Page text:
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Watermelon Seeds & Bumblebee Stings This work has been published in the Teen Ink monthly print magazine.


   Sometimes it is as if that summer never happened. Nothinghas changed, yet it seems everything has changed.

The first signs ofsummer are still the same. You are sitting outside in the warm evening hours andyour eye catches a glimpse of a sharp, brief sparkle against that same velvetbackdrop you have been staring at your whole life but, finally, it isn't a star.The same summers when all the neighborhood kids get together for the first timesince that major snowball fight back in January to chase down Mr. Frosty and hisice-cream truck rolling down the hill, selling snowcones for 65 cents. The 65cents we earned back in April by waiting patiently on the side of the road,selling ice-cold lemonade for a measly 15 cents a cup. Looking back on it now, wehad more money than anyone in the world. The nickels burned in our pockets whilethe quarters sat in our piggy banks, slowly growing into dollars.

Thosesummers. Those summers when popsicles melted quicker than promises, and Red Roverlines were stronger than hearts. Those summers are still the same, I guess. Now,I just look at them differently.

It's the little things I miss, likethrowing on a pair of shorts when the thermometer hanging on the oak tree finallyreads 75 for the first time, and not worrying about shaving your legs. Slippinginto a cute bikini before boobs (or no boobs) became an issue, and shyly tellingJason, your best friend since you moved onto that quiet street all those yearsago, that you can't go swimming with him down at the frog pond because you"don't feel good," and when he asks what hurts, you flush withembarrassment and mutter something, because you can't describe this kind of hurtto a boy. He doesn't know because he's a boy, and boys just don'tunderstand.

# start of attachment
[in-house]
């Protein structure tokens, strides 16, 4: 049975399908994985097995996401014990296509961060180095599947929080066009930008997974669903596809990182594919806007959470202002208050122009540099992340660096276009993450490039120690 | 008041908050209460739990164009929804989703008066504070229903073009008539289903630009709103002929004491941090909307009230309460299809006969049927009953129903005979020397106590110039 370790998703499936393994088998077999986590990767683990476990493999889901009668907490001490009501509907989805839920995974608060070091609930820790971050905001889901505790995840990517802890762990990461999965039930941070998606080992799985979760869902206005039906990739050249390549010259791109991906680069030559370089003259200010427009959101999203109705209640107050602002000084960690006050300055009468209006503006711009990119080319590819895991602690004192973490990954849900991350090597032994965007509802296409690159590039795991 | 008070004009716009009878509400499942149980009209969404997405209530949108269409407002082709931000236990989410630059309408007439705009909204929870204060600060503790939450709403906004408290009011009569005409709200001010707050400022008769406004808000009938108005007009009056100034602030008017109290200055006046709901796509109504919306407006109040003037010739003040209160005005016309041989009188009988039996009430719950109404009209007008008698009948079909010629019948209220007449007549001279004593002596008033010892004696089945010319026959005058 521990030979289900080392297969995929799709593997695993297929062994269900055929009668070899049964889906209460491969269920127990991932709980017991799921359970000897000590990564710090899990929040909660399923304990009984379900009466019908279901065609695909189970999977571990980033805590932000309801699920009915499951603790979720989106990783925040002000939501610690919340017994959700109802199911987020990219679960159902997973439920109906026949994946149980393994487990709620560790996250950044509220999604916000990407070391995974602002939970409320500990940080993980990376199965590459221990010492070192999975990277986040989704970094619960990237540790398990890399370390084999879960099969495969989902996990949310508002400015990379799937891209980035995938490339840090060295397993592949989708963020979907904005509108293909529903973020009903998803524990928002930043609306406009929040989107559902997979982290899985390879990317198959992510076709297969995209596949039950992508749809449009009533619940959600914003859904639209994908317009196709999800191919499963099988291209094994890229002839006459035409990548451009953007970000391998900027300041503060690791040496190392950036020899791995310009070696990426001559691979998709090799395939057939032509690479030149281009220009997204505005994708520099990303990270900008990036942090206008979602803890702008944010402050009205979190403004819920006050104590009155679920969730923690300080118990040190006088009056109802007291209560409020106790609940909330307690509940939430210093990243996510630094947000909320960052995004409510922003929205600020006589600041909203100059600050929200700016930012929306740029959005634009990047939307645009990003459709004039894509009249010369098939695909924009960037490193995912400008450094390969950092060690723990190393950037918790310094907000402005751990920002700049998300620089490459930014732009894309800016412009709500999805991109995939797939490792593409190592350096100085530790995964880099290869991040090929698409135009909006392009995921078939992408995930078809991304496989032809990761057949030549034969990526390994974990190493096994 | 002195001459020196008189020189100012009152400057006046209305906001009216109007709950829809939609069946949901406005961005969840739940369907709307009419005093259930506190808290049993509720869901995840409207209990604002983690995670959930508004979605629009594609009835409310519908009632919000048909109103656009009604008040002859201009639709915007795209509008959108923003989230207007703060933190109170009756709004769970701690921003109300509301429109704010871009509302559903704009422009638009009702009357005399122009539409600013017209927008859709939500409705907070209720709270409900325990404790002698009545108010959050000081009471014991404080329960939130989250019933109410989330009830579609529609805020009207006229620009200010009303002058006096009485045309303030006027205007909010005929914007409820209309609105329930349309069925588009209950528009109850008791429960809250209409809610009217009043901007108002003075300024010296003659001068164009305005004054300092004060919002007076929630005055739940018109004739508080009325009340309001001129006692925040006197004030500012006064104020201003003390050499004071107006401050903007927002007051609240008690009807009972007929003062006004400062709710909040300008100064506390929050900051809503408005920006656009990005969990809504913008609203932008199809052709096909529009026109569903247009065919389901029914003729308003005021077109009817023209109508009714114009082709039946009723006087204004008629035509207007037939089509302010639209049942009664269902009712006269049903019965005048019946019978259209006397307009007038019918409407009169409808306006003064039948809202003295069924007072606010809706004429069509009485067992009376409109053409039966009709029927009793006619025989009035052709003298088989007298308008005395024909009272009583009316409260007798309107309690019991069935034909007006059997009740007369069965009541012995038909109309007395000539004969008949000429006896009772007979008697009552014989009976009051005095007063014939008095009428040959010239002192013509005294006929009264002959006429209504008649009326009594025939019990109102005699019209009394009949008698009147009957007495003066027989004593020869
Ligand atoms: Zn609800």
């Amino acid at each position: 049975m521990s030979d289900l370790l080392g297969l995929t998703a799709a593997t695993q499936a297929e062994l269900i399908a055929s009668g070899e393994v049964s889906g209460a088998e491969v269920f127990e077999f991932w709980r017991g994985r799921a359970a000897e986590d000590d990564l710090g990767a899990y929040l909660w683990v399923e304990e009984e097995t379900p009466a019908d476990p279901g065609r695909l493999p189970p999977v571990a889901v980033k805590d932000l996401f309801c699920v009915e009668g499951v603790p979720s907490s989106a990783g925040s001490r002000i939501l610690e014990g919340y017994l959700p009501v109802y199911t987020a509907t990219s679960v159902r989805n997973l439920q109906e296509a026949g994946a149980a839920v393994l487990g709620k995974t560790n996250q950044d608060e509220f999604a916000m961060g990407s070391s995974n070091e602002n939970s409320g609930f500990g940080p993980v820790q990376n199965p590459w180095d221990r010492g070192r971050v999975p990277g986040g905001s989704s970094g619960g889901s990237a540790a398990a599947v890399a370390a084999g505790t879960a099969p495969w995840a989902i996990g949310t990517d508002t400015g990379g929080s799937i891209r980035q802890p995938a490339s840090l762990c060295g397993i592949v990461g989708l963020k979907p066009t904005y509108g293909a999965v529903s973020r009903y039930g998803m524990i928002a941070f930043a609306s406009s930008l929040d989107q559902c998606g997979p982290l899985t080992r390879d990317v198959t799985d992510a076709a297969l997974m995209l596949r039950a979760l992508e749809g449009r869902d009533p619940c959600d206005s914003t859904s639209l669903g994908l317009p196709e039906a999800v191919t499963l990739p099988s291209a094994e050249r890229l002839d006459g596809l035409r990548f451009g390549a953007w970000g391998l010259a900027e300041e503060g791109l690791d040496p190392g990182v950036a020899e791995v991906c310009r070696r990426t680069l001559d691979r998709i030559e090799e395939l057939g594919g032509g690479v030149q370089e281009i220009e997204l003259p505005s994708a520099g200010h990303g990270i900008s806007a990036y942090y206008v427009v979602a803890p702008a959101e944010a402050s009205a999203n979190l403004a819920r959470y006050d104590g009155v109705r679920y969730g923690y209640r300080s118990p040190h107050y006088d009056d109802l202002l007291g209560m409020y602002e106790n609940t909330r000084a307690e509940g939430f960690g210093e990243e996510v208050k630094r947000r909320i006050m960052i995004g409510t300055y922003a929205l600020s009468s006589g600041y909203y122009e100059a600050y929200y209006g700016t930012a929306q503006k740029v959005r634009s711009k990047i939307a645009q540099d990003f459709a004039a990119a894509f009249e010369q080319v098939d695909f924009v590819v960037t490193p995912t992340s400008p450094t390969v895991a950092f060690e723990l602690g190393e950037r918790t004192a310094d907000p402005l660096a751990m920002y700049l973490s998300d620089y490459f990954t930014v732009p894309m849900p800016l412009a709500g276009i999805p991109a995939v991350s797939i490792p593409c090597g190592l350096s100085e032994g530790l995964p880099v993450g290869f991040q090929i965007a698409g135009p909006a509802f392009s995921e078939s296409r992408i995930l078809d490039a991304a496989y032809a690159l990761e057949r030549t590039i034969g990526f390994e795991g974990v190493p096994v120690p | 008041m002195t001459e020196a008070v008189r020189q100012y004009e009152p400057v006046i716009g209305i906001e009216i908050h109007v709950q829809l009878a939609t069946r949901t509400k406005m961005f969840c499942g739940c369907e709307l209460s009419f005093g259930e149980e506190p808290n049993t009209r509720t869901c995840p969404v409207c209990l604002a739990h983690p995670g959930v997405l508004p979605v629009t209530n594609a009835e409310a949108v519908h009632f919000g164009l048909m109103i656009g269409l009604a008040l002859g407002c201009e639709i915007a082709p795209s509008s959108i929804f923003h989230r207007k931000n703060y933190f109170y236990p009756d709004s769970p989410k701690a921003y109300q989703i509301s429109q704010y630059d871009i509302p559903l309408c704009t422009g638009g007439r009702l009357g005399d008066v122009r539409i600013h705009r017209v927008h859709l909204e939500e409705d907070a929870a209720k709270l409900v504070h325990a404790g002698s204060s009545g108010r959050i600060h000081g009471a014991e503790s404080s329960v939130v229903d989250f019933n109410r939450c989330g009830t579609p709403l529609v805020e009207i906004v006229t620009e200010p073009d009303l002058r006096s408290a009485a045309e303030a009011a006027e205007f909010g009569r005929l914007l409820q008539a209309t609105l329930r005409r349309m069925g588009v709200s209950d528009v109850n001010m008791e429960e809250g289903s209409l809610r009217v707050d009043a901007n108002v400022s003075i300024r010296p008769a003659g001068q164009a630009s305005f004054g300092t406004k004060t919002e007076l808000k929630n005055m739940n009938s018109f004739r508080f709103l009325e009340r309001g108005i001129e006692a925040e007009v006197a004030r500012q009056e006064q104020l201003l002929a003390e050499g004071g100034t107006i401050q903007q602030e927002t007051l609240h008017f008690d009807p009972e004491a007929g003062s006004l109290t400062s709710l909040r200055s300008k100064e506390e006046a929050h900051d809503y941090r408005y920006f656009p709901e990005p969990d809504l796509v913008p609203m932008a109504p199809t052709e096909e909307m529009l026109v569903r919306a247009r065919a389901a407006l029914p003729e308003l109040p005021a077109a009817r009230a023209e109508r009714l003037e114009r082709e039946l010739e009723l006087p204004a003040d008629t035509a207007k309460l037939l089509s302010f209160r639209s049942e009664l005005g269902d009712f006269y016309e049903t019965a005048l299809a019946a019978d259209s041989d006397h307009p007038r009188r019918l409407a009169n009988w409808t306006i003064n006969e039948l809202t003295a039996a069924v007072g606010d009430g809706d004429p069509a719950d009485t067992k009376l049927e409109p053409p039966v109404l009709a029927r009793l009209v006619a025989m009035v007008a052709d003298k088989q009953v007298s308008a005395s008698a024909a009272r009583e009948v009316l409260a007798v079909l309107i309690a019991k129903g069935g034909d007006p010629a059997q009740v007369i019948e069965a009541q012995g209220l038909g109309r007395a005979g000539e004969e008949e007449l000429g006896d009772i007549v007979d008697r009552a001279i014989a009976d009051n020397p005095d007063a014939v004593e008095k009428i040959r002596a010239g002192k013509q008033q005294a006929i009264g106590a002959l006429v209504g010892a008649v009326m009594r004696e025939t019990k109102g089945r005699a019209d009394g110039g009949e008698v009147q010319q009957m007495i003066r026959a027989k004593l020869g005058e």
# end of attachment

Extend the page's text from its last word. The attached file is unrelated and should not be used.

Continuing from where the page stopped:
Fireworks were mysterious colors flashing before your eyes upin the sky you hoped one day you would reach, and if not reach, grab a star ortwo, only to discover the only mysterious thing happening here was how your UncleCarl didn't cuss and scream obscenities in front of everyone when a bottle rocketbackfired and bolted into his toe. The magic disappears somehow, and realityhappens. It just happens, that's all. Just like when you realized dandelions arejust unwanted weeds, and blown bubbles pop, though watching them float to a placetoo far to see, yet only a few feet from your imagination, it seemed as if theycould go on forever.

Sometimes it is just better if you never learn, butwe all do. It's called adolescence, a word no child can fully grasp. A word noadult wants to comprehend. Sooner or later, the only part of summer you anxiouslyawait is getting out of school so you can forget about the Spanish teacher whothreatened to call your mom if you fell asleep in his class one more time, or soyou won't have to face the cheerleader who tried, successfully, to steal yourboyfriend because her hair color was more fake than her personality and her headwas only slightly bigger than her "pom-poms." Sure, no more homework,which is a relief, but now your biggest worries aren't swallowing watermelonseeds or getting bumblebee stings. They are much more complicated. Morecomplicated than those hopscotch games written in pink chalk on your forgottenside street and, yes, even more mind-boggling than untangling the kite after itcrashed into a tree. Now, it's just different. Popsicles melt quicker and RedRover lines somehow aren't as solid as they used to be. But don't ask me why; Idon't have an answer.

We were the ones asking "Why?" Why is thegrass green? Why aren't boy ladybugs called gentlemenbugs? Why do flowers sleepthrough winter? Why do I have to go to bed now? Why? Why? Why? Now the answerisn't as easy as "Because I said so." The answer was inscribed in theclouds, yet now when I look up I only see the clouds. The answer was swirled inour lollipops, but now they are just lollipops. The answer was engraved in theoak tree beside "E.G. & T.K. Best Friends 4-Ever," but now all Isee is a tree. It is just a tree, and the letters just letters, not answers. Now,we must quit asking why, quit wondering why things happened and just accept them.My summer is over, but that's okay. Autumn, I have heard, is quite nice, too.




This work has been published in the Teen Ink monthly print magazine. This piece has been published in Teen Ink’s monthly print magazine.






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